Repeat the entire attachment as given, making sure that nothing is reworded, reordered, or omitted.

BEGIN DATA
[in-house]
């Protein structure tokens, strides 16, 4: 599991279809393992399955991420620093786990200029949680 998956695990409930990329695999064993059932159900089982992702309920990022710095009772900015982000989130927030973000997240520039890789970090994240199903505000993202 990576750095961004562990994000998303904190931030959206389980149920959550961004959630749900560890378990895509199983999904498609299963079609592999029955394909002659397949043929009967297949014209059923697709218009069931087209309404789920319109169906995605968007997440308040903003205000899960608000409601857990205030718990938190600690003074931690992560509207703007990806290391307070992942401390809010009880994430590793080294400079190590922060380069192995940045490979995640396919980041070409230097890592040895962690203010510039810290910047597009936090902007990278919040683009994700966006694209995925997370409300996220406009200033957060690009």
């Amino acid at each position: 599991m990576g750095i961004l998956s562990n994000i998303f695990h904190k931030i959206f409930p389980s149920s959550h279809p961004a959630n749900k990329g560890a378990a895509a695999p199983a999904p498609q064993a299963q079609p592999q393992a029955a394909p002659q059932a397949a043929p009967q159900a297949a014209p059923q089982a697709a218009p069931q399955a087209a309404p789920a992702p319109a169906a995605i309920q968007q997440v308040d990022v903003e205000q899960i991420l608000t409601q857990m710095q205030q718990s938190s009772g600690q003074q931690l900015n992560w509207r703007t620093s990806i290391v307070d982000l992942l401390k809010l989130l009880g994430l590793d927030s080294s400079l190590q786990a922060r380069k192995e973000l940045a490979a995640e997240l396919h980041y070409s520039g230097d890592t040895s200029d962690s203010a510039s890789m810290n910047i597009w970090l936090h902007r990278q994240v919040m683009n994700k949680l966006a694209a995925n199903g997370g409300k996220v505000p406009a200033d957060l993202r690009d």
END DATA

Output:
[in-house]
């Protein structure tokens, strides 16, 4: 599991279809393992399955991420620093786990200029949680 998956695990409930990329695999064993059932159900089982992702309920990022710095009772900015982000989130927030973000997240520039890789970090994240199903505000993202 990576750095961004562990994000998303904190931030959206389980149920959550961004959630749900560890378990895509199983999904498609299963079609592999029955394909002659397949043929009967297949014209059923697709218009069931087209309404789920319109169906995605968007997440308040903003205000899960608000409601857990205030718990938190600690003074931690992560509207703007990806290391307070992942401390809010009880994430590793080294400079190590922060380069192995940045490979995640396919980041070409230097890592040895962690203010510039810290910047597009936090902007990278919040683009994700966006694209995925997370409300996220406009200033957060690009």
């Amino acid at each position: 599991m990576g750095i961004l998956s562990n994000i998303f695990h904190k931030i959206f409930p389980s149920s959550h279809p961004a959630n749900k990329g560890a378990a895509a695999p199983a999904p498609q064993a299963q079609p592999q393992a029955a394909p002659q059932a397949a043929p009967q159900a297949a014209p059923q089982a697709a218009p069931q399955a087209a309404p789920a992702p319109a169906a995605i309920q968007q997440v308040d990022v903003e205000q899960i991420l608000t409601q857990m710095q205030q718990s938190s009772g600690q003074q931690l900015n992560w509207r703007t620093s990806i290391v307070d982000l992942l401390k809010l989130l009880g994430l590793d927030s080294s400079l190590q786990a922060r380069k192995e973000l940045a490979a995640e997240l396919h980041y070409s520039g230097d890592t040895s200029d962690s203010a510039s890789m810290n910047i597009w970090l936090h902007r990278q994240v919040m683009n994700k949680l966006a694209a995925n199903g997370g409300k996220v505000p406009a200033d957060l993202r690009d």